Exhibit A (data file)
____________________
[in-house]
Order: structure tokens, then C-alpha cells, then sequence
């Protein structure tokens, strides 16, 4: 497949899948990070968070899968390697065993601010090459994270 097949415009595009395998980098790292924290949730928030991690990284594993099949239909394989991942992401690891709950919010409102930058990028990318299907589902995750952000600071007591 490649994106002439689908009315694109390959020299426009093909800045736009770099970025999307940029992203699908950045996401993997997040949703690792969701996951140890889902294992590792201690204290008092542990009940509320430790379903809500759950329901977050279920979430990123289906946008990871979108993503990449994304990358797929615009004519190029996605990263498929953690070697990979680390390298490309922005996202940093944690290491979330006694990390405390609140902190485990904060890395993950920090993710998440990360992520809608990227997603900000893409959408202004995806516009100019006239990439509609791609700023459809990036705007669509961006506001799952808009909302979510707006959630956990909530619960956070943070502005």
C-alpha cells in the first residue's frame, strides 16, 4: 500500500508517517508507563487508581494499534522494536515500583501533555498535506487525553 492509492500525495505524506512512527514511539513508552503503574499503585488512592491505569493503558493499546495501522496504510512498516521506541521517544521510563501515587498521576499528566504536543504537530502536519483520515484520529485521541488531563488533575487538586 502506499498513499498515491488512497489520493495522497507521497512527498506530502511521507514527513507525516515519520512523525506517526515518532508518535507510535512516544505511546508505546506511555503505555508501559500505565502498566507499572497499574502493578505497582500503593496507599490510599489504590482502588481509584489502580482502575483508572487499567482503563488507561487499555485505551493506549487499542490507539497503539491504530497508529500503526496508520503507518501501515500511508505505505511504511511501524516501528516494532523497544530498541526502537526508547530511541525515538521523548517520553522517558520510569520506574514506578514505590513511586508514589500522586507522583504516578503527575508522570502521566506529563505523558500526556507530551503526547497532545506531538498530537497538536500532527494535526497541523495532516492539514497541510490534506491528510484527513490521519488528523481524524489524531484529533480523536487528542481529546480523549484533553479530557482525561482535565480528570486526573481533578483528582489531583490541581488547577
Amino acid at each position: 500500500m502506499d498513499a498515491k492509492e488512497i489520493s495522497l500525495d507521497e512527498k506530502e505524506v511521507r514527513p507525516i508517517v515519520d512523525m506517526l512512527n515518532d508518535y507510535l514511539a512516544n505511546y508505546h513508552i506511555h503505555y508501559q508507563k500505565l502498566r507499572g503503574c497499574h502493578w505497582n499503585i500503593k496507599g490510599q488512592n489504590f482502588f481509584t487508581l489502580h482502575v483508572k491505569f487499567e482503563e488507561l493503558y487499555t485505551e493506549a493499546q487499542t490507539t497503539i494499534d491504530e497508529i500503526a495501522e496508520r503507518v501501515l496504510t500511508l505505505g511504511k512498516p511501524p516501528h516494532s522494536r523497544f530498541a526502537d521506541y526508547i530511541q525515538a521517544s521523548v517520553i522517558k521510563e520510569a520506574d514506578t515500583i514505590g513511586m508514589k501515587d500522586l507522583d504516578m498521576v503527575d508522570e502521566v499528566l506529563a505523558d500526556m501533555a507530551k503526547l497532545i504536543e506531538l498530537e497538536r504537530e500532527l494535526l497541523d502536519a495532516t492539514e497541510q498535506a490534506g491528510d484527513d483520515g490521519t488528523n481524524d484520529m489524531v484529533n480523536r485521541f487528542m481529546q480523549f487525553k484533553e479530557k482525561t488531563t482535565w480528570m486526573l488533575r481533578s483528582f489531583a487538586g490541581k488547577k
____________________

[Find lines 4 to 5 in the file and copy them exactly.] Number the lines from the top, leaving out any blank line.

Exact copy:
C-alpha cells in the first residue's frame, strides 16, 4: 500500500508517517508507563487508581494499534522494536515500583501533555498535506487525553 492509492500525495505524506512512527514511539513508552503503574499503585488512592491505569493503558493499546495501522496504510512498516521506541521517544521510563501515587498521576499528566504536543504537530502536519483520515484520529485521541488531563488533575487538586 502506499498513499498515491488512497489520493495522497507521497512527498506530502511521507514527513507525516515519520512523525506517526515518532508518535507510535512516544505511546508505546506511555503505555508501559500505565502498566507499572497499574502493578505497582500503593496507599490510599489504590482502588481509584489502580482502575483508572487499567482503563488507561487499555485505551493506549487499542490507539497503539491504530497508529500503526496508520503507518501501515500511508505505505511504511511501524516501528516494532523497544530498541526502537526508547530511541525515538521523548517520553522517558520510569520506574514506578514505590513511586508514589500522586507522583504516578503527575508522570502521566506529563505523558500526556507530551503526547497532545506531538498530537497538536500532527494535526497541523495532516492539514497541510490534506491528510484527513490521519488528523481524524489524531484529533480523536487528542481529546480523549484533553479530557482525561482535565480528570486526573481533578483528582489531583490541581488547577
Amino acid at each position: 500500500m502506499d498513499a498515491k492509492e488512497i489520493s495522497l500525495d507521497e512527498k506530502e505524506v511521507r514527513p507525516i508517517v515519520d512523525m506517526l512512527n515518532d508518535y507510535l514511539a512516544n505511546y508505546h513508552i506511555h503505555y508501559q508507563k500505565l502498566r507499572g503503574c497499574h502493578w505497582n499503585i500503593k496507599g490510599q488512592n489504590f482502588f481509584t487508581l489502580h482502575v483508572k491505569f487499567e482503563e488507561l493503558y487499555t485505551e493506549a493499546q487499542t490507539t497503539i494499534d491504530e497508529i500503526a495501522e496508520r503507518v501501515l496504510t500511508l505505505g511504511k512498516p511501524p516501528h516494532s522494536r523497544f530498541a526502537d521506541y526508547i530511541q525515538a521517544s521523548v517520553i522517558k521510563e520510569a520506574d514506578t515500583i514505590g513511586m508514589k501515587d500522586l507522583d504516578m498521576v503527575d508522570e502521566v499528566l506529563a505523558d500526556m501533555a507530551k503526547l497532545i504536543e506531538l498530537e497538536r504537530e500532527l494535526l497541523d502536519a495532516t492539514e497541510q498535506a490534506g491528510d484527513d483520515g490521519t488528523n481524524d484520529m489524531v484529533n480523536r485521541f487528542m481529546q480523549f487525553k484533553e479530557k482525561t488531563t482535565w480528570m486526573l488533575r481533578s483528582f489531583a487538586g490541581k488547577k